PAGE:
I’m all for apologizing and reflecting, but in doing so, let’s eliminate the “guilt factor” this year. If you feel bad about something you did, acknowledge it, apologize for it, then let it go. Learning from your mistakes will help you. Guilt does nothing but propel sadness. We are entering a new year, and being given a clean slate, a new chance, and we will be granted with the same opportunity a year from now.
This year, let’s be more concerned about how we plan to improve, not focus on how terribly we acted or bask in our guilt—starving is punishment enough as it is.
June 25, 2013 | 1:54 pm
Posted by Nicole Behnam
Will becoming skinny really make us happier? The amount of times my girlfriends and I have concluded that losing weight was the answer to our problems is truly outstanding.
Every time I hear someone say “I feel so guilty” after enjoying a meal, a combination of pity and disgust brew in my mind. Why are feelings of guilt, shame, and anxiety arising after people eat? How did the excitement of our parents buying us an ice-cream cone transform into hesitation towards salad dressing?—“On the side, please.”
Girls, we’re getting too thin. The body relies on fat for energy. Your aim should be your health, not the approval of insecure women who view the game of getting thin as a competitive battlefield. You’ll never win. Let them deal with the insanity and pangs of jealousy that accompany a desire that eventually turns into a disease—anorexia.
The social media world has created a den of comparison through which girls spend hours scrolling through pictures of models with abs of steel and arms the size of toothpics, which, by the way, were “retouched.”
Ponder the root of your desire to be thin, and there you will discover the unnecessary underlying motivation for a goal that will hurt you more than help you in the end. Are your friends cleansing, dieting, and going to the gym at an unnatural, excessive rate? Are you comparing yourself to girls with abnormally thin, childlike bone-structures? And at what point did you somehow reach the conclusion that maintaining 97 lbs was the answer to what really is… a self esteem issue.
Unfortunately, our confidence issues do not end at weight. After you’ve lost enough weight, the constant urge to compare yourself will remain with you. Your face will lose its baby fat, and you’ll want your cheekbones back. Your hair won’t look as healthy due to a lack of nutrition, and you will eventually feel the pain of what it’s like to be borderline anorexic. It’s never over. There is always something else you’ll want to fix or improve.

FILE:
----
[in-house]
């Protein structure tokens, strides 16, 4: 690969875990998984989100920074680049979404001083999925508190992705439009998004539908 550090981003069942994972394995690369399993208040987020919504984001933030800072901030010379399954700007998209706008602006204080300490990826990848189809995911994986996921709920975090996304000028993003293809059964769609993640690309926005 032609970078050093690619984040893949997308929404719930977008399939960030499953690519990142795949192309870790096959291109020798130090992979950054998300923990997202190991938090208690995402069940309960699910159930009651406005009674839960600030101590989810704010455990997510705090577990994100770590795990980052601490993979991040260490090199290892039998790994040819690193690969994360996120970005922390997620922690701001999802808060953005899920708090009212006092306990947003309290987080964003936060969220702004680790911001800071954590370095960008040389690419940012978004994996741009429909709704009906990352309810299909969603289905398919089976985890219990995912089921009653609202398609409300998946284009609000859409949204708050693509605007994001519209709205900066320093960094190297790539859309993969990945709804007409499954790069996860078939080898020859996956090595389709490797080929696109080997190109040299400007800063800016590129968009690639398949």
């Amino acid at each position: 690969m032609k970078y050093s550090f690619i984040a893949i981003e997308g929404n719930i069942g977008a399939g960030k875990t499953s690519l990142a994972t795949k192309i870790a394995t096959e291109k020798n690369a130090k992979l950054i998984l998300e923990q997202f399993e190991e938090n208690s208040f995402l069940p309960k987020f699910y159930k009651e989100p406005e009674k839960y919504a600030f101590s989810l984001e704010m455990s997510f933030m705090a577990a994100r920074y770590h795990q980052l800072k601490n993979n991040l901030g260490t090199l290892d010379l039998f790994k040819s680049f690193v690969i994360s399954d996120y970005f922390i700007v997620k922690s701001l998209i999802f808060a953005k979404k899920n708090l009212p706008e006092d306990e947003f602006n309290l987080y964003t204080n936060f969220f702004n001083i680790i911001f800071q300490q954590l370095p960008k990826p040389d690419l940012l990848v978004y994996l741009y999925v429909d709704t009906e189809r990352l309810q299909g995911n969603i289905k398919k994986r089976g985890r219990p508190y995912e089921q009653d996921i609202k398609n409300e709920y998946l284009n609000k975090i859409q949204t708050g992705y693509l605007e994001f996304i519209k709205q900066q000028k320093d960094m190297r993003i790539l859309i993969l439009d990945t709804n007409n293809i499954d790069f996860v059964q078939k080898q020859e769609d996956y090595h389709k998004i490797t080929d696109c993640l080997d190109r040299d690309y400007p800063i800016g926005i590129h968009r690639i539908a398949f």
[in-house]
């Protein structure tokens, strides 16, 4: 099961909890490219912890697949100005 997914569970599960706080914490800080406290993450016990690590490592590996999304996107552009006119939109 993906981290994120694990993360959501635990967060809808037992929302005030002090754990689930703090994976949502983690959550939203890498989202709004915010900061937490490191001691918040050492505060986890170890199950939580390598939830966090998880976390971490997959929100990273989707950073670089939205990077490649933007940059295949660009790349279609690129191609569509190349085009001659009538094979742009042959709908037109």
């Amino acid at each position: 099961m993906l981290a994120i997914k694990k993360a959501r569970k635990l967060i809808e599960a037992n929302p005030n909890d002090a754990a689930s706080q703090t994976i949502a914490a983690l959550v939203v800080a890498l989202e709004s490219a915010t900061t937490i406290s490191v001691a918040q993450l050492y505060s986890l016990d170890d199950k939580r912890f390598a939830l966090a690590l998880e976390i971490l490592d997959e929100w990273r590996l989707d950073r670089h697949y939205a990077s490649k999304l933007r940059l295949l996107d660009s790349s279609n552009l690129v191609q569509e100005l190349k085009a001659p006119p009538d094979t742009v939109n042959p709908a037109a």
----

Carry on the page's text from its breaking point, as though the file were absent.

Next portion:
How shallow our world is, that maintaining appearance has become almost everything to women. Being thin may impress other women, but polls and statistics show that most people, especially men, prefer curvy and voluptuous women to women who look like stick figures.
For anybody who has, until now, contended that girls who are thinner and prettier have more friends, get more attention, and are ultimately happier—consider this: How many times have you heard about women who may have looks and aesthetic appeal, but were dismissed for lacking personality and depth?
Looks may get you in the door faster, but personality will determine whether you stay. If you’re going to choose between working on confidence and personality or your weight and aesthetic appeal, choose the former first, because your esteem will shine through.
Take it from the girls who have suffered so much that they were admitted to hospitals for eating disorders. Virtually every story or documentary will highlight the same premise: that if self-esteem and confidence were present, the victim of anorexia would have thrived and achieved her personal goals instead of suffering and being tube-fed just to stay alive.